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Thursday, March 4, 2021

What are the Montessori Great Lessons?

Sometime it can be easy to think of Montessori as a method of education prior to elementary school. It's far more common for people to write about Montessori under age 6 and far more common to find Montessori schools serving young children than elementary students! But, the truth is Montessori has an incredible elementary curriculum (and Montessori schools actually can go through high school.) 

The elementary curriculum is often referred to as "Cosmic Education." Maria Montessori understood that elementary aged (second plane of development) children had big ideas, big capacity for learning, and a big imagination. Therefore, we start with big ideas, big concepts, and a lot of imagination! Unlike in Children's House where everything is concrete learning, elementary students need a hook to bring them into the work, and this is done through the imagination. 

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In her book, From Childhood to Adolescence, Maria Montessori says, "Imagination is the great power of this age. Since we are unable to present everything, it is up to the child to use his imagination. The instruction of children from seven to twelve years of age must appeal to the imagination." She went on to say, "when a child's interest is aroused on the basis of reality, the desire to know more on the subject is born at the same time."

Knowing this, the Great Lessons were born! These 5 lessons are just large stories that evoke a child's imagination for all the things of the world. They are meant to be the context by which additional stories are told that spark elementary students into further exploration and learning on a subject. With this spark, a fire is ignited and children go deeper into other more traditional areas of learning. They want to know how the universe was formed? Maybe that leads to chemistry, to math work, to writing a report. It's almost endless the possibilities. But, the important thing is that the learning is sparked from this incredible, rich, visual story.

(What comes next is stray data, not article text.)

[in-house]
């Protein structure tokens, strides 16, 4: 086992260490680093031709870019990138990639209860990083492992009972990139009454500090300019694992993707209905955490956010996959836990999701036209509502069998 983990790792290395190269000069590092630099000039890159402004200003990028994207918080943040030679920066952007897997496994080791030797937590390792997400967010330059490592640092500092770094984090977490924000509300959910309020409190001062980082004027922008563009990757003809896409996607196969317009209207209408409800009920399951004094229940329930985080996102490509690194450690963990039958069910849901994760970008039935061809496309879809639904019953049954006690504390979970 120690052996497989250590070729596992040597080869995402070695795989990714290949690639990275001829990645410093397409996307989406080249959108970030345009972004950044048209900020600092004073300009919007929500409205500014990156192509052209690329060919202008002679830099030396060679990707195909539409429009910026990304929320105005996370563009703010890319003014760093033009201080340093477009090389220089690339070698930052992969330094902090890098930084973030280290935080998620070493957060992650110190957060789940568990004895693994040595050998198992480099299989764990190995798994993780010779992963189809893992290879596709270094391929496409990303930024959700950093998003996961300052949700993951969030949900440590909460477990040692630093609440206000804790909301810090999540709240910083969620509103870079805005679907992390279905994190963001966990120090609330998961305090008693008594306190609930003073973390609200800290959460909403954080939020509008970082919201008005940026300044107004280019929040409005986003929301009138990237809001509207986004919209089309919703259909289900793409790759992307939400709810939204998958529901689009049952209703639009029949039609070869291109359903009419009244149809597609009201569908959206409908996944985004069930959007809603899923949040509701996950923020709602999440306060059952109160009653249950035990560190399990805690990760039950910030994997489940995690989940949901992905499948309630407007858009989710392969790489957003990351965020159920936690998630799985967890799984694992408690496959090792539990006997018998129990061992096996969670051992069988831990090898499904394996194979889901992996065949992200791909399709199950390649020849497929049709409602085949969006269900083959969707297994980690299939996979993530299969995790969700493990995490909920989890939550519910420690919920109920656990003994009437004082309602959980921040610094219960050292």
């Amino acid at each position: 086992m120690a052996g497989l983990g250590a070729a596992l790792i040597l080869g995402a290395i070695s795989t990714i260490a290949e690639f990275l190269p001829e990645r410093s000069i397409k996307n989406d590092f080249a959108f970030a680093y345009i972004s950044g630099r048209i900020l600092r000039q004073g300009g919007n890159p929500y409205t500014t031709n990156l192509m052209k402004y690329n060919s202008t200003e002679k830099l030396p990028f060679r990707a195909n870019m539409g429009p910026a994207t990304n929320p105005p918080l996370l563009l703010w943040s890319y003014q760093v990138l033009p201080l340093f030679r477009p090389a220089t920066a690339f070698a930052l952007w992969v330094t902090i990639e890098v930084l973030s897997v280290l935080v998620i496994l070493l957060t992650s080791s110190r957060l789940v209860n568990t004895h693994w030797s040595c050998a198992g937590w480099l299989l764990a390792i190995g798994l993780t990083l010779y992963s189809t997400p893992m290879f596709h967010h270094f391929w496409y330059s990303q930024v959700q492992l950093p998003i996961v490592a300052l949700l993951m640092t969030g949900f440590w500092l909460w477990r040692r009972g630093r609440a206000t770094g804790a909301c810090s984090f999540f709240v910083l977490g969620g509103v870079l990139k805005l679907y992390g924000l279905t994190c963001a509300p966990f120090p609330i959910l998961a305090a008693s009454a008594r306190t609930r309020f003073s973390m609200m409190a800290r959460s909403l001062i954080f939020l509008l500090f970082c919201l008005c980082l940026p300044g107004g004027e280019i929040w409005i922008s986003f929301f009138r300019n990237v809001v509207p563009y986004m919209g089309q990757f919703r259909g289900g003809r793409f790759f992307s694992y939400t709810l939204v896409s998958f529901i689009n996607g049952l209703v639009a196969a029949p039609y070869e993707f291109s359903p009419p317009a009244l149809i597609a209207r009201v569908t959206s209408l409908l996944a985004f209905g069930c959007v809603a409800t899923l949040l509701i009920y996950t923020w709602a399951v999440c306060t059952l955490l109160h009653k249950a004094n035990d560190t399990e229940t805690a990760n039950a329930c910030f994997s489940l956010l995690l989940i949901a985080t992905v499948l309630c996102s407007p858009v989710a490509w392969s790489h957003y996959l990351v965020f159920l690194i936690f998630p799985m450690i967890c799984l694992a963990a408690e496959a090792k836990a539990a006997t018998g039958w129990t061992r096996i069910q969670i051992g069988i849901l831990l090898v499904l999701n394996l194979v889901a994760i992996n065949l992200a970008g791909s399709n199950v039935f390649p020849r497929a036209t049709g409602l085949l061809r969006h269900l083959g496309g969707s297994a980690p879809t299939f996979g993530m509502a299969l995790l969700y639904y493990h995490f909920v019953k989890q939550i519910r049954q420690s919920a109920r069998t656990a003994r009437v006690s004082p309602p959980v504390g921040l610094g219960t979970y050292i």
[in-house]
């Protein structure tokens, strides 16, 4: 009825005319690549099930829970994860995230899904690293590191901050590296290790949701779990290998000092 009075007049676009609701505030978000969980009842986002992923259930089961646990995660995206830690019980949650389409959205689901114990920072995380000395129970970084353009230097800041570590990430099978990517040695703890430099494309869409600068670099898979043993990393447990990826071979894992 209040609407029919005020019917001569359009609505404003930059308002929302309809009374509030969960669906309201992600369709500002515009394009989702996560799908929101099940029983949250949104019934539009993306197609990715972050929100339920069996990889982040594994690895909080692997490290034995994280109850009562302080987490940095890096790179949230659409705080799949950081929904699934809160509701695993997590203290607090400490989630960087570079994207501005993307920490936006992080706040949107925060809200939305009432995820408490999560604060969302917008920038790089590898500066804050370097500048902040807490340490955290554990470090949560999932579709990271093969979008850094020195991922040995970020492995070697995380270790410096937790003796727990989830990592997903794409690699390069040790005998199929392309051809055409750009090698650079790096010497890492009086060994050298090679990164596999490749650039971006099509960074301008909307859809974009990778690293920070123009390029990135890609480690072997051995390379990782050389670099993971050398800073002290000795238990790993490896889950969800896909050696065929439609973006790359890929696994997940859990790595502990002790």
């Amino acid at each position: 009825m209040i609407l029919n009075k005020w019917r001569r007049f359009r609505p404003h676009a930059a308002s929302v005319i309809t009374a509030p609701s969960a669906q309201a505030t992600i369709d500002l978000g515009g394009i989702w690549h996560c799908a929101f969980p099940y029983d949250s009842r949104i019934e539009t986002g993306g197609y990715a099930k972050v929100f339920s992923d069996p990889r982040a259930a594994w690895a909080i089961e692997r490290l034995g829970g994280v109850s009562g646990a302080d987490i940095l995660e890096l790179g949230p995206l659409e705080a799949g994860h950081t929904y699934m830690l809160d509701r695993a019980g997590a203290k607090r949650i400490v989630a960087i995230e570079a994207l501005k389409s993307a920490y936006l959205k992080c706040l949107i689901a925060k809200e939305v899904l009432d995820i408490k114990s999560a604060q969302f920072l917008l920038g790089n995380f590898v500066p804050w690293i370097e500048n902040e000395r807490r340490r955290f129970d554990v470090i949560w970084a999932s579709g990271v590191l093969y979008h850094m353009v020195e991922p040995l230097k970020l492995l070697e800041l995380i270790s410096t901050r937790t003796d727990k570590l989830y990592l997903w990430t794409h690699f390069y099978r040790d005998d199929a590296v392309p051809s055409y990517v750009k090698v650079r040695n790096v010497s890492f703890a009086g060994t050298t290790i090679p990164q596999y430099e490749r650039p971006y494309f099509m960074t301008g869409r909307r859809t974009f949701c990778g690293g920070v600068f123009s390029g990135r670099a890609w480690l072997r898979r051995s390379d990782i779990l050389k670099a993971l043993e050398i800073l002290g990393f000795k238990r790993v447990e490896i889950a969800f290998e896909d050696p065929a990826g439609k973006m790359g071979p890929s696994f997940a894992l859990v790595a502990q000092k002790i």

The lessons themselves are based around 5 themes:
Typically these stories are told each of the six years that a child is in Montessori elementary school (1-6th grade) which allows them to move deeper each year depending on their readiness and interest. They are generally told in the beginning of the school year and used as a reference for further learning as the year progresses. The lessons are meant to leave an impression more than give the answers for everything on a particular subject. 


Supporting at Home


While this year is different (since the kids are home and I'm giving the lessons), typically we do support Great Lesson learning at home. We do this by:
  • adding our religious context to the stories at home (this is a whole post for another time!) 
  • making lots of reference books available for any questions or research they may want to do
  • supporting with books here at home 
  • (pre-Covid) trips to museums, shops, shows and other cultural events that add context to the lessons and spark further exploration 
  • open ended art exploration of topics related to the great lessons
Have your children received these lessons? Do you support them at home?
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Would you like to comment?

AE said...

I'd love to know how you add religious context to the lessons! I'm also curious about how these lessons were told in the early days, since Maria Montessori was Catholic and had the support of the Pope.

Unknown said...

This is a great list! My daughter is 4 and I'm so excited for her to dive into this content soon :)